Science Fair Project Encyclopedia
Tone sandhi refers to tone manipulation rules governing the pronunciation of tonal languages. Sandhi in Sanskrit means "putting together". Tone-changing processes are active in all tonal languages, but they seem to be more common in some than in others.
Languages with such rules include:
In Mandarin Chinese, the most common tone sandhi rule is that the leading syllable in a set of two third-tone syllables is raised to the second tone. For example, nǐhǎo (pinyin), the most common Mandarin greeting, is pronounced níhǎo. Tone sandhi in Hakka is more complex; in Southern Min, more complex still. As an example of how tone sandi may affect meaning, the Taiwanese morphemes kiaⁿ (afraid) and lâng (person) may combine to form the word kiaⁿ-lâng, whose meaning varies according to the tone change. When pronounced "kiaⁿ7-lâng5", it means "to be afraid of people". When pronounced "kiaⁿ1-lâng1", it means "frightful".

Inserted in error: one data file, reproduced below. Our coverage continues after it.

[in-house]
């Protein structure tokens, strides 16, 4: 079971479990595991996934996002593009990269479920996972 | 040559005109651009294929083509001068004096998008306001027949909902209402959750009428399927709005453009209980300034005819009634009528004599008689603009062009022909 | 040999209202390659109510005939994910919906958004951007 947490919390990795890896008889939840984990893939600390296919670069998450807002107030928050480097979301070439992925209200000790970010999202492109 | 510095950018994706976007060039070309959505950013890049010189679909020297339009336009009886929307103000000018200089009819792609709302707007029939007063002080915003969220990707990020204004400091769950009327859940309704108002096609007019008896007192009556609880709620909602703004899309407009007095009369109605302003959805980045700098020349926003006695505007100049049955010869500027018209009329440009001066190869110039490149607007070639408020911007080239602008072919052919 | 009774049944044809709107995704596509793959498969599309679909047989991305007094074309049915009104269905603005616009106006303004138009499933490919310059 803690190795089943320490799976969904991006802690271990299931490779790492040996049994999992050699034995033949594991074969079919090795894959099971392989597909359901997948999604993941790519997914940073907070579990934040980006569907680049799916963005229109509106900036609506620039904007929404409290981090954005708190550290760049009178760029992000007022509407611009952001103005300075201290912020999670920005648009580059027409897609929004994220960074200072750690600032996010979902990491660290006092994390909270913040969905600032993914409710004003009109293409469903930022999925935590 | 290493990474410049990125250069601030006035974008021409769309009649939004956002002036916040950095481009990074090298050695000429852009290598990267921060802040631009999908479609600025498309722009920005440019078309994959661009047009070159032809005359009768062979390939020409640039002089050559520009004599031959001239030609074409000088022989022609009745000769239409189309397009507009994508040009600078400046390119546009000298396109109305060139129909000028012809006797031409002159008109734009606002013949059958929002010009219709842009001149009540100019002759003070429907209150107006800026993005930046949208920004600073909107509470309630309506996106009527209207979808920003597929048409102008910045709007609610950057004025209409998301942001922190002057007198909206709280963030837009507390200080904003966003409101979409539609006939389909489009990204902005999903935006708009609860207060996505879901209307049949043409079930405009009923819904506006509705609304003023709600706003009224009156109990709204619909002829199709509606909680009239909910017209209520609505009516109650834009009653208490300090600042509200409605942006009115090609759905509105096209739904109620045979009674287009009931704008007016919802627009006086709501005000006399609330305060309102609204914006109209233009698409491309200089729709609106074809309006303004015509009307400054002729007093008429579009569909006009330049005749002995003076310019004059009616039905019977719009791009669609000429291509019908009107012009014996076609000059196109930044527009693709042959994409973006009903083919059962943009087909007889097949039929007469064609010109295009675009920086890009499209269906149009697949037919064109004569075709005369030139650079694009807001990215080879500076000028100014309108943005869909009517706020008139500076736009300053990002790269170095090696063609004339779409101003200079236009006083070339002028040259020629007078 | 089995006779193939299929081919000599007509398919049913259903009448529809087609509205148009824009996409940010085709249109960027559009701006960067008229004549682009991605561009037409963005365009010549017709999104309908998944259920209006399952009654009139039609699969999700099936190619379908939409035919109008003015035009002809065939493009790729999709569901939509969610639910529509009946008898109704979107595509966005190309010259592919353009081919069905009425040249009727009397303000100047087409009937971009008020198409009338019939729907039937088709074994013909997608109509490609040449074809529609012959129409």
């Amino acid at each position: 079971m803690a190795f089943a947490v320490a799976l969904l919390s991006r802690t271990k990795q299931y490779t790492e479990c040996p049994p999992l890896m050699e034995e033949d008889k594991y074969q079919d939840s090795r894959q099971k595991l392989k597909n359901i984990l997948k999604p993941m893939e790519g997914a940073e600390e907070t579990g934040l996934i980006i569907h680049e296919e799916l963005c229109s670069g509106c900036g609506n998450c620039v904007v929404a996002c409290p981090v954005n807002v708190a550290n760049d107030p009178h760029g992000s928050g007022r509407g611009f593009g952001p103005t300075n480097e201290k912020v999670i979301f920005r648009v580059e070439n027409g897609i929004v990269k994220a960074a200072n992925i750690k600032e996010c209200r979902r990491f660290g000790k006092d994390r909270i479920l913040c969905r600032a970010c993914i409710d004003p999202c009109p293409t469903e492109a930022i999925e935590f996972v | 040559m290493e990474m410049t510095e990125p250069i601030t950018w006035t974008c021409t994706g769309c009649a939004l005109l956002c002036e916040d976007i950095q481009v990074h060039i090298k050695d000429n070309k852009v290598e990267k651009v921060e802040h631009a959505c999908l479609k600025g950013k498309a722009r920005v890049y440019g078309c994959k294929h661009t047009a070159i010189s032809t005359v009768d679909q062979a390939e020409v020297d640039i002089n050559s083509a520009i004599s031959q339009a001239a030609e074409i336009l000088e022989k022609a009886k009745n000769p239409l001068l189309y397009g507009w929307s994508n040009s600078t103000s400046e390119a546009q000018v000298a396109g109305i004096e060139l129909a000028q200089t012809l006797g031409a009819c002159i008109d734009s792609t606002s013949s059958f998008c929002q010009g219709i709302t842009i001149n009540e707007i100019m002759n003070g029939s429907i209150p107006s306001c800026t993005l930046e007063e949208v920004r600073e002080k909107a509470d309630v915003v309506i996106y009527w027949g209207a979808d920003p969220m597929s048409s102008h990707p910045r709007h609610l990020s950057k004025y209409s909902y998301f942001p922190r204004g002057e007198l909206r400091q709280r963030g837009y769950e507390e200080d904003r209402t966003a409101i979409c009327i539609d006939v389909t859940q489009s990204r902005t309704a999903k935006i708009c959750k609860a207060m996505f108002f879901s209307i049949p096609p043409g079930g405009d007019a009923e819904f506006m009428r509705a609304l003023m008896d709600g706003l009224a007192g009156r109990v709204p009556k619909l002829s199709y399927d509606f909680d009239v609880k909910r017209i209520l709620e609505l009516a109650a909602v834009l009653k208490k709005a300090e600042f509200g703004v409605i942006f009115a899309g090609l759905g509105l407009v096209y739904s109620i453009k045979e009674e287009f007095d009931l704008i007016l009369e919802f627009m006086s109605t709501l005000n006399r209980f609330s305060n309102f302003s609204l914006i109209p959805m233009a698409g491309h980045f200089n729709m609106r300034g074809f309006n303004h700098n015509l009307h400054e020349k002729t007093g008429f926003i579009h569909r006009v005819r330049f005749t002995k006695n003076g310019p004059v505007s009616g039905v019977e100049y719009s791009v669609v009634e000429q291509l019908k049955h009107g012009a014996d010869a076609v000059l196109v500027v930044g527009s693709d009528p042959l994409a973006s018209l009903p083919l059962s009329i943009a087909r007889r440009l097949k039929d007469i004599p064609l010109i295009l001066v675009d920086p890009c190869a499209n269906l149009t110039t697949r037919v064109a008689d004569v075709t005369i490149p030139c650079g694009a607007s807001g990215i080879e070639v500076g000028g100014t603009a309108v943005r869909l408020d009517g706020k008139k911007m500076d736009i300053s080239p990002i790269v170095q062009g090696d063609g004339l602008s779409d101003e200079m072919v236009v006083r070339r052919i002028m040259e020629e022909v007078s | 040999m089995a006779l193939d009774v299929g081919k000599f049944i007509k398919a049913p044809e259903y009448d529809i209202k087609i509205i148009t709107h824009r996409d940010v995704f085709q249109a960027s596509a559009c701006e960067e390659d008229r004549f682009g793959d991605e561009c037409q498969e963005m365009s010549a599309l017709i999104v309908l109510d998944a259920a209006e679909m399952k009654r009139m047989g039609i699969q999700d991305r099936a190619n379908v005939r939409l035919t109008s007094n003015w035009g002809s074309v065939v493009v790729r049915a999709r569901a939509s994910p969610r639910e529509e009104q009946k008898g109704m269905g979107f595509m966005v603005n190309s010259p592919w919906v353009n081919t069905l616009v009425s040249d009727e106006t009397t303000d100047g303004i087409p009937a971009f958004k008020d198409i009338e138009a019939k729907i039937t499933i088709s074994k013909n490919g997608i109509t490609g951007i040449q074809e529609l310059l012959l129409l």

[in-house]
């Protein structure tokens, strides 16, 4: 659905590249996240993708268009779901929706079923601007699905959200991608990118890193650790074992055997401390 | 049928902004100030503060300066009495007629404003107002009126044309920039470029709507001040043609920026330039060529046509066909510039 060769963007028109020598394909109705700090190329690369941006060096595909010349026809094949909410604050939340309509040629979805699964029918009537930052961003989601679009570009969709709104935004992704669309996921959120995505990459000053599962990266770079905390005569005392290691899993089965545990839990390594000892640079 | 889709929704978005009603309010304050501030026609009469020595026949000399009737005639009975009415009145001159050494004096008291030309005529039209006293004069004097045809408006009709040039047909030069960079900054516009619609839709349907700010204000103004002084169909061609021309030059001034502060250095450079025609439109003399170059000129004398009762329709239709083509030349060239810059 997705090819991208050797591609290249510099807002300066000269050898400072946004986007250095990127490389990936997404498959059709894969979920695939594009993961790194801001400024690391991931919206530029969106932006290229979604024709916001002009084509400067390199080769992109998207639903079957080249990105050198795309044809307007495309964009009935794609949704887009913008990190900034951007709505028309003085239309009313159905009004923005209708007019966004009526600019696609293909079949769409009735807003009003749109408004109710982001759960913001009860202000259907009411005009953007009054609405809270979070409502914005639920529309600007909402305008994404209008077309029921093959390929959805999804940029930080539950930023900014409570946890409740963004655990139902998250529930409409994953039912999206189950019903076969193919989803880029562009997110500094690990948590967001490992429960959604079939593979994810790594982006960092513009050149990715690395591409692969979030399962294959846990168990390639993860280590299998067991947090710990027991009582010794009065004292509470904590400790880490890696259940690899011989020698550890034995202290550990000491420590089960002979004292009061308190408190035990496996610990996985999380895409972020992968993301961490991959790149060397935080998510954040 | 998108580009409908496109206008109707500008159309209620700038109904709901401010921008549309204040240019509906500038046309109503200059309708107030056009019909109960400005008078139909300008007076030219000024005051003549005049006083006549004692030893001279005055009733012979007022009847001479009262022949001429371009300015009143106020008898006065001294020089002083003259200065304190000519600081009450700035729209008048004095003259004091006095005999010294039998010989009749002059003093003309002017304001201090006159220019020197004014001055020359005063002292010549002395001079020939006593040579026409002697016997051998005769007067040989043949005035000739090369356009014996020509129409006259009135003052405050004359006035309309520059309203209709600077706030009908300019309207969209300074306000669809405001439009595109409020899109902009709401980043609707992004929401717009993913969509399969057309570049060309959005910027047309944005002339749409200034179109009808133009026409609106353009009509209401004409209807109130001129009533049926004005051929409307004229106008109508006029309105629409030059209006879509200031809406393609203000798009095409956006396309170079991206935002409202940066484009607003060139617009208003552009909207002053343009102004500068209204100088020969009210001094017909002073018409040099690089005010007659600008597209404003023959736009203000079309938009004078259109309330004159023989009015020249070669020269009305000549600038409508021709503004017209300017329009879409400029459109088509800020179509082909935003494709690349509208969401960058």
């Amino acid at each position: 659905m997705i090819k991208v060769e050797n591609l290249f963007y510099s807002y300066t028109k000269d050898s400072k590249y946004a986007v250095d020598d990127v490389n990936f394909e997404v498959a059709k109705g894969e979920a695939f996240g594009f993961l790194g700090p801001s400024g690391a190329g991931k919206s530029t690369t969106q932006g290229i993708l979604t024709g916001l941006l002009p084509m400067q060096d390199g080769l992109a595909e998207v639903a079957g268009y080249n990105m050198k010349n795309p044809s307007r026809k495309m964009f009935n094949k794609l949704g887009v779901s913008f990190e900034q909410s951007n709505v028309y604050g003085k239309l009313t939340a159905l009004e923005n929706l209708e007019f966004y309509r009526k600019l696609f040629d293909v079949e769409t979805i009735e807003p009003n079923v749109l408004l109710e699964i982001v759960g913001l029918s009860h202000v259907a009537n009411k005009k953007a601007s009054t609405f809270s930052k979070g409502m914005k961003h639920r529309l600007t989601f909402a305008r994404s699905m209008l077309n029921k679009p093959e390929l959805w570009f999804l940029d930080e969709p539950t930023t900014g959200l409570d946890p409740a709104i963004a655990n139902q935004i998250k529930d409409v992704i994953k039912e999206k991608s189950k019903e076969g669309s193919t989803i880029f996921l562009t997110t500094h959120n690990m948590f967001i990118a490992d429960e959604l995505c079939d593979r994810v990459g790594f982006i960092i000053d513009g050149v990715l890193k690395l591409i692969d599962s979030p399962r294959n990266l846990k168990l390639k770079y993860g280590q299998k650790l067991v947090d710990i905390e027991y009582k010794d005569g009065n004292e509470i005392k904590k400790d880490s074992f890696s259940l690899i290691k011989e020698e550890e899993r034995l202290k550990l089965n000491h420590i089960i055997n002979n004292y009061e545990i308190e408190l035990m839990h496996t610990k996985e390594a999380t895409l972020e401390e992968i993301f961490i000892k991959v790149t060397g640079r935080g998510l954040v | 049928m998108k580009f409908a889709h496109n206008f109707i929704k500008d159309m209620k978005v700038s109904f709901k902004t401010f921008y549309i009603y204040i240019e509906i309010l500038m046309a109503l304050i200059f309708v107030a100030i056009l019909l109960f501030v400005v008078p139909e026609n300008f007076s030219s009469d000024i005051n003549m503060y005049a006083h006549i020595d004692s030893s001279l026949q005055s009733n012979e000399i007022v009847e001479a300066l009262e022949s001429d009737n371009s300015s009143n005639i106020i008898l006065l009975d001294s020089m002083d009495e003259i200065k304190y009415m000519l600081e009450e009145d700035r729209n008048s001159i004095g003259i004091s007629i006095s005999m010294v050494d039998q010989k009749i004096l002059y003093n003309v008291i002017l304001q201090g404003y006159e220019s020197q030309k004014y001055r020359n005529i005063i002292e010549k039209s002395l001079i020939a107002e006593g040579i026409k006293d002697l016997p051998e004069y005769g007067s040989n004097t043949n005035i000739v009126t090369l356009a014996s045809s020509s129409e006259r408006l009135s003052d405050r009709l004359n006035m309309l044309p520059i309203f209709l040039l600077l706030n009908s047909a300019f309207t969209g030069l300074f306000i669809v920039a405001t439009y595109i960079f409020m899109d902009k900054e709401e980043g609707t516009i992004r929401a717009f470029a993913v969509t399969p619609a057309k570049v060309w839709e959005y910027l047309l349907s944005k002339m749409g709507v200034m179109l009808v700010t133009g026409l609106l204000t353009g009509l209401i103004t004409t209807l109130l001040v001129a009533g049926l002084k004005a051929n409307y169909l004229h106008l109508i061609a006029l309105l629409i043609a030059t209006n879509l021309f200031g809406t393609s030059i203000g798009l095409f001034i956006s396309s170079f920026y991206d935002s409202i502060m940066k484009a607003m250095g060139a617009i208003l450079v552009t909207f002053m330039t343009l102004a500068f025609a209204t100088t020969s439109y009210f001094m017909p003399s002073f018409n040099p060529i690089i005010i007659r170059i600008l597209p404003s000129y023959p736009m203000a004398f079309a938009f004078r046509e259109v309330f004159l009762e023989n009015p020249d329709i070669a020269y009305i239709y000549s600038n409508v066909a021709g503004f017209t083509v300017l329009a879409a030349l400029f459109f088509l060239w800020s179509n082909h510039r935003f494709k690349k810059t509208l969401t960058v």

Cherokee has a robust tonal system in which tones may be combined in various ways, following subtle and complex tonal rules that vary from community to community. While the tonal system is undergoing a gradual simplification in many areas (no doubt as part of Cherokee's often falling victim to second-language status), the tonal system remains extremely important in meaning and is still held strongly by many, especially older speakers.
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